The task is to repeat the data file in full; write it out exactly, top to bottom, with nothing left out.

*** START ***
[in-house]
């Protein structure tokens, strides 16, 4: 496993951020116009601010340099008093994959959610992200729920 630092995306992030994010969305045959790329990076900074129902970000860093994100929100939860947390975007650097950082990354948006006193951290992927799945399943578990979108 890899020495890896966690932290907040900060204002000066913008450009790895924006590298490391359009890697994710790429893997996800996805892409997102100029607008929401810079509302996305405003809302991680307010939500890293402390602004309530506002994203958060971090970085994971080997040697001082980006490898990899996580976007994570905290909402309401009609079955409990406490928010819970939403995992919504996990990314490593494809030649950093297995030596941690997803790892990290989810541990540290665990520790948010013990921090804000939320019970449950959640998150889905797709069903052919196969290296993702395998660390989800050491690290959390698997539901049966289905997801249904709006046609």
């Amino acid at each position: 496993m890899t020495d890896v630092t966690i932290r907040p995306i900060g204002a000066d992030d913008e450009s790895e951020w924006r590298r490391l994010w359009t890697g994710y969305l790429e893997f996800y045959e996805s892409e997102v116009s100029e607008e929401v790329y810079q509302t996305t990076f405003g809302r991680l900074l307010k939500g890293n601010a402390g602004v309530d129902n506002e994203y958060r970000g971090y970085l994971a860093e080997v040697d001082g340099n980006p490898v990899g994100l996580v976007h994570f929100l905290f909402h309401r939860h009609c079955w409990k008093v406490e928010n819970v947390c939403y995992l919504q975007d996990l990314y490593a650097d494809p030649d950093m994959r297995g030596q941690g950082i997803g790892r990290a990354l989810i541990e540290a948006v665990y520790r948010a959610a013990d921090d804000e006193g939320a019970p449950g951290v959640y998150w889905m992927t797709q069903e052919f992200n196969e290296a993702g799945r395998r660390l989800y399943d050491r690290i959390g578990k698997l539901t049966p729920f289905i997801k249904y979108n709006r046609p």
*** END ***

[in-house]
């Protein structure tokens, strides 16, 4: 496993951020116009601010340099008093994959959610992200729920 630092995306992030994010969305045959790329990076900074129902970000860093994100929100939860947390975007650097950082990354948006006193951290992927799945399943578990979108 890899020495890896966690932290907040900060204002000066913008450009790895924006590298490391359009890697994710790429893997996800996805892409997102100029607008929401810079509302996305405003809302991680307010939500890293402390602004309530506002994203958060971090970085994971080997040697001082980006490898990899996580976007994570905290909402309401009609079955409990406490928010819970939403995992919504996990990314490593494809030649950093297995030596941690997803790892990290989810541990540290665990520790948010013990921090804000939320019970449950959640998150889905797709069903052919196969290296993702395998660390989800050491690290959390698997539901049966289905997801249904709006046609």
């Amino acid at each position: 496993m890899t020495d890896v630092t966690i932290r907040p995306i900060g204002a000066d992030d913008e450009s790895e951020w924006r590298r490391l994010w359009t890697g994710y969305l790429e893997f996800y045959e996805s892409e997102v116009s100029e607008e929401v790329y810079q509302t996305t990076f405003g809302r991680l900074l307010k939500g890293n601010a402390g602004v309530d129902n506002e994203y958060r970000g971090y970085l994971a860093e080997v040697d001082g340099n980006p490898v990899g994100l996580v976007h994570f929100l905290f909402h309401r939860h009609c079955w409990k008093v406490e928010n819970v947390c939403y995992l919504q975007d996990l990314y490593a650097d494809p030649d950093m994959r297995g030596q941690g950082i997803g790892r990290a990354l989810i541990e540290a948006v665990y520790r948010a959610a013990d921090d804000e006193g939320a019970p449950g951290v959640y998150w889905m992927t797709q069903e052919f992200n196969e290296a993702g799945r395998r660390l989800y399943d050491r690290i959390g578990k698997l539901t049966p729920f289905i997801k249904y979108n709006r046609p």